HHE Respiratory 2019 - Page 15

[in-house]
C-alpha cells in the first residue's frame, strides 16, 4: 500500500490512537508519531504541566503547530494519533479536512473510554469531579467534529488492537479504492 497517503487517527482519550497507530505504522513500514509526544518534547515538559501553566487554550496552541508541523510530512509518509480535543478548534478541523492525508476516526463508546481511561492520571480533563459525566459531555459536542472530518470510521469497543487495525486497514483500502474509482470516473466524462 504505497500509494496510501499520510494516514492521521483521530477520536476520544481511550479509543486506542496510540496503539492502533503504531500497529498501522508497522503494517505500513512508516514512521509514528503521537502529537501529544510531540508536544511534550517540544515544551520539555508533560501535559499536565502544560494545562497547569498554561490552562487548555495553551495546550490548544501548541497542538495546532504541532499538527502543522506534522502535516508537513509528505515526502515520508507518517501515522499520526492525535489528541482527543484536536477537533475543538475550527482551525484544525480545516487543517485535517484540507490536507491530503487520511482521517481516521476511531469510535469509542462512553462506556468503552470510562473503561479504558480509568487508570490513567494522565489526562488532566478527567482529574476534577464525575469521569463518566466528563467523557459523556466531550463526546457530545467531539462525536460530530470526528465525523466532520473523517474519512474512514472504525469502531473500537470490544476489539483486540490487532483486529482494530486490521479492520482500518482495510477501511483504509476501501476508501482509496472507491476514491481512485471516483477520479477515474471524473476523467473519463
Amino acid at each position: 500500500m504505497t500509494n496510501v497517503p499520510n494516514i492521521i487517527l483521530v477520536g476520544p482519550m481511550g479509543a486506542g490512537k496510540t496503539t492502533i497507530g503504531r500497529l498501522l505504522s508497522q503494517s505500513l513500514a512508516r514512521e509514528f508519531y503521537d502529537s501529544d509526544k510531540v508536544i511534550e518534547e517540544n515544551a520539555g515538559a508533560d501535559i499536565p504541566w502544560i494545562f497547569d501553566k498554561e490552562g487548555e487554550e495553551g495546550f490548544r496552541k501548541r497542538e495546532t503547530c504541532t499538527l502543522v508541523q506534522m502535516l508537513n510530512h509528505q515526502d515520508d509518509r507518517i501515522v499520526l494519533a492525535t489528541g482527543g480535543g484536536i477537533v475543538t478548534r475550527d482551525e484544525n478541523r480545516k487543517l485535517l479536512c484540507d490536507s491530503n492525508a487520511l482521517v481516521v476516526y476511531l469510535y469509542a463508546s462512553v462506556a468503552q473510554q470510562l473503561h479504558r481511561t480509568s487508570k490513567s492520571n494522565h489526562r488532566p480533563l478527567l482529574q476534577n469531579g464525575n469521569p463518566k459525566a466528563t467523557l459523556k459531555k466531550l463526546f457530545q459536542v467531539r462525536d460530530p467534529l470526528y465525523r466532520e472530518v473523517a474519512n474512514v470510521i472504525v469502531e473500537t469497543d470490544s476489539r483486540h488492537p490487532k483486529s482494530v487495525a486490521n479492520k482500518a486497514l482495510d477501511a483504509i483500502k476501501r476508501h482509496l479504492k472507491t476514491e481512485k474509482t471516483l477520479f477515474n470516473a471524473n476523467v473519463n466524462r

testing or to predict response to inhaled corticosteroid (ICS) in individuals. 2 Key opinion leaders and emerging research suggest that there are disease phenotypes (frequent exacerbator or persistent symptomatic patient). 3 However, the place of inhaled triple therapy (where ‘triple therapy’ refers to use of long-acting beta agonist (LABA), long-acting anti-muscarinic agent (LAMA) and ICS together), asthma–COPD overlap management, role of eosinophils 3 and role of macrolide antibiotics in disease management are also important considerations (which the guideline attempts to address) but require longer term data to further inform future practice. Updates in this guideline have been made on the following: 2 • Investigations, including incidental findings on CT scans – primary care review, advice for patients to return if respiratory symptoms appear, offering smoking cessation and discussing the potential risk of lung cancer • Prognosis – to avoid use of a multidimensional index such as BODE to assess prognosis • Inhaled therapies – to discuss risk of pneumonia and ICS use with patients. Minimising the number and types of inhalers patients use and ensuring they are trained on use • Oral phosphodiesterase 4 inhibitors are mentioned in line with the associated 2017 technology appraisal • Prophylactic antibiotics – recommendations made on (unlicensed) use of azithromycin • Oxygen therapy – eligibility of patients for and risks of prescription (including short burst and ambulatory use) and consideration for use in pulmonary hypertension (noting this is not a treatment for breathlessness and not effective for isolated nocturnal hypoxaemia caused by COPD) • Managing pulmonary hypertension and cor pulmonale – advice on optimised therapies • Lung volume reduction (LVR) surgery and procedures – updated advice to increase uptake/ access • Self-management/exacerbation plans – developed in collaboration with patients and carers. These supplement the existing recommendations on: • diagnosing COPD using symptoms, spirometry and other tests • managing stable COPD using nebulisers, oral therapy and pulmonary rehabilitation • multidisciplinary management of stable COPD, including physiotherapy, occupational therapy, nutrition and palliative care • managing exacerbations of COPD in primary care and in hospital. NICE has produced a visual summary alongside the guidance, covering non-pharmacological management and use of inhaled therapies (Figure 1). They also published concurrent antimicrobial prescribing guidance for acute exacerbations of COPD (December 2018). The 2010 guidance inevitably steered patients towards triple therapy (with LABA, LAMA and ICS) with a greater emphasis on FEV1 (forced expiratory volume in one second) value to guide this. Early therapy started with a short-acting bronchodilator progressing to a single long-acting bronchodilator (evidence subsequently showed superiority of LAMA over LABA use first line, Non- pharmacological measures should be optimised alongside any pharmacological intervention and before escalation of therapy especially in moderate–severe patients due to lower incidence of exacerbations and adverse effects with LAMA); 4,5 stepping up to dual long acting agent and then addition of an ICS (a suggestion which was based on expert opinion). It is now apparent that as a result, some patients were treated with ICS who may not have warranted it. The new guidance still initiates inhaled therapy with a short-acting bronchodilator but progresses to long-acting dual therapy. The new guidance does not rely on FEV1 to adjust therapy. One key change, stepping up after short acting bronchodilator, is the initiation of dual bronchodilator (LABA+LAMA) in preference to a single long acting agent. For patients exhibiting asthmatic features, the dual therapy would be initiated with ICS and LABA rather than LABA/LAMA [‘Where asthmatic features/features suggesting steroid responsiveness in this context include any previous secure diagnosis of asthma or atopy, a higher blood eosinophil count, substantial variation in FEV1 over time (at least 400ml) or substantial diurnal variation in peak expiratory flow (at least 20%)’]. 2 Patients using long-acting therapy outside of the December 2018 recommendations can continue on current treatment and change after review with a healthcare professional (HCP), when both agree is appropriate. NICE is undertaking a separate review on the role of triple therapy in COPD (which was out of scope of the initial guidance update). At time of writing this article, the draft is undergoing public consultation and final guidance is scheduled to be published in Summer 2019. The draft 2019 guidance showed the proposed place of triple therapy in patients who remain breathless +/- exacerbate despite all other interventions being optimised (noting consideration of a three-month trial in those without asthmatic features, reverting if ineffective). 6 Management Management of COPD can be broadly divided into two areas – non-pharmacological and pharmacological. Non-pharmacological These measures should be optimised alongside any pharmacological intervention and before escalation of therapy: • Pulmonary rehabilitation, especially encouraging physical activity to minimise muscle loss/deconditioning (which increases mortality) • Optimised nutrition – dietetic input and supplementation where applicable • Social/occupational therapy input to retain independence and enable activities of daily living • Psychological support for anxiety and depression +/- pharmacological treatment as necessary 7,8 • Airways breathing control techniques to aid energy conservation, management of panic/ anxiety • Use of a hand-held fan may provide relief of breathlessness. 9 Pharmacological • Inhaled therapies initiated appropriate to the stage of disease (Note any patients exhibiting 15 HHE 2019 | hospitalhealthcare.com